Man's greatest moment of pride and character is when he is pushed beyond what he thought was his breaking point and succeeds.
I don't know who first coined that phrase but the man who made me and 45 other teenage boys memorize it was Jerry McDougall, my high school football coach. He is one of the winningest coaches in CT history. While I played for him we won two state championships and at the end of my JR year were ranked #13 in the country. He was the National Coach of the year. When he told us to do something we did it.
So I memorized that sentence and tried to live it. And it served me well for the last twenty years. Playing football in college, dealing with relational hurts, tackling the corporate world, even in ministry, those words echoed in my mind. I have willed myself to do things I didn't think possible. Gail will tell you I even claim to be able to will myself to not get sick when the rest of the family comes down with some nasty virus.
This belief that I can control outcomes has gotten me thus far. But...as the level of responsibility in my life increases, daily, it seems, controlling outcomes and willing myself to succeed has become exhausting. I am tired. My soul is tired. I am learning there is much I cannot control. Then I read this paragraph from Dallas Willard this morning:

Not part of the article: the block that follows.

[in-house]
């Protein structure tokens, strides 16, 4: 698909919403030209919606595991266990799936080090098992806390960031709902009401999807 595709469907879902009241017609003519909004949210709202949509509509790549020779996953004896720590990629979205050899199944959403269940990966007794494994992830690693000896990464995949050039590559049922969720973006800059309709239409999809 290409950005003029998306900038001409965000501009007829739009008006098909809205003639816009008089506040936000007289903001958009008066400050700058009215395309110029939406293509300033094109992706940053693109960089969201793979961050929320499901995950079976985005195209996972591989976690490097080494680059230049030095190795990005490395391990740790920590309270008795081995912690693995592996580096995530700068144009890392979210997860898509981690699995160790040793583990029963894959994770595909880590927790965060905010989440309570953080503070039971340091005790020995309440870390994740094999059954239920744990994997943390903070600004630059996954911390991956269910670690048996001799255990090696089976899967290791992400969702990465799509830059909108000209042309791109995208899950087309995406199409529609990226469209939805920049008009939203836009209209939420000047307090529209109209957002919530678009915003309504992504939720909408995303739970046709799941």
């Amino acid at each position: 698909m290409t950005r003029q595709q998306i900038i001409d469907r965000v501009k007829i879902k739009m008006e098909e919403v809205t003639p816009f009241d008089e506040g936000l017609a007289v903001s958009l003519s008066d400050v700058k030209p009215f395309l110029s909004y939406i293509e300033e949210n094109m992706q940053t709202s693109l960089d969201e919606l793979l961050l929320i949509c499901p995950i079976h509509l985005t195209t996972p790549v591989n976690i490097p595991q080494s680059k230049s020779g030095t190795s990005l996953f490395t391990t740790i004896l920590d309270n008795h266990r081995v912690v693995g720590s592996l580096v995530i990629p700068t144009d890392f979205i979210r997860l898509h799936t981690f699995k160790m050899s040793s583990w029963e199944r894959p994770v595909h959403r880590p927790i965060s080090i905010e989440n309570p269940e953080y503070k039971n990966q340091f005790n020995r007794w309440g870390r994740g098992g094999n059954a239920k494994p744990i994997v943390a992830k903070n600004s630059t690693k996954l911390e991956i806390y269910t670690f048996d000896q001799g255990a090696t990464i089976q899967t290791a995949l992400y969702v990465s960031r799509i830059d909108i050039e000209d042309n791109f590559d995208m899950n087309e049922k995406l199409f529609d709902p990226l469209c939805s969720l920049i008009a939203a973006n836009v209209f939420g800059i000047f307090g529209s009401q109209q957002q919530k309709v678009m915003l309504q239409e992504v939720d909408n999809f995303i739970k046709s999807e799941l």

"...pride is the root of disobedience. We think we are "big enough" to take our lives into our own hands, and so we disobey what we know to be right. This distances us from God and forces us to live on our own. Soul rest becomes impossible."(Willard, Renovation of the Heart: Experiments in Spiritual transformation p 145)
I have spent my life trying to control outcomes. I don't like the idea of giving up control. I know that is what it is supposed to mean to follow Jesus. You give control of your life over to Him. And all these years, I guess I thought I had done that. I have let God lead me....to an extent...but then it has been my job to insure the proper outcome.
Jan Johnson, co-author, Renovation of the Heart: Experiments in Spiritual transformation, suggests starting with this prayer as a way of "abandoning outcomes to God:"
" I trust you, O God. I want to simply rest in your life as you give it to me. Show me how to be at peace...Help me to look to the heavens and exclaim, 'Surely goodness and mercy will follow me all the days of my life. I'm thrilled O God to dwell in your house, O God, forever.'"
I'm, by no means, ready to give up but I want to 'simply rest.'
I don't believe God wants me to abandon the drive and determination I learned under Coach McDougall but at the same time I know God wants me fully surrendered to Him and to the idea that outcomes are His deal, not mine.
tags pride and character Dallas Willard Christ follower Christianity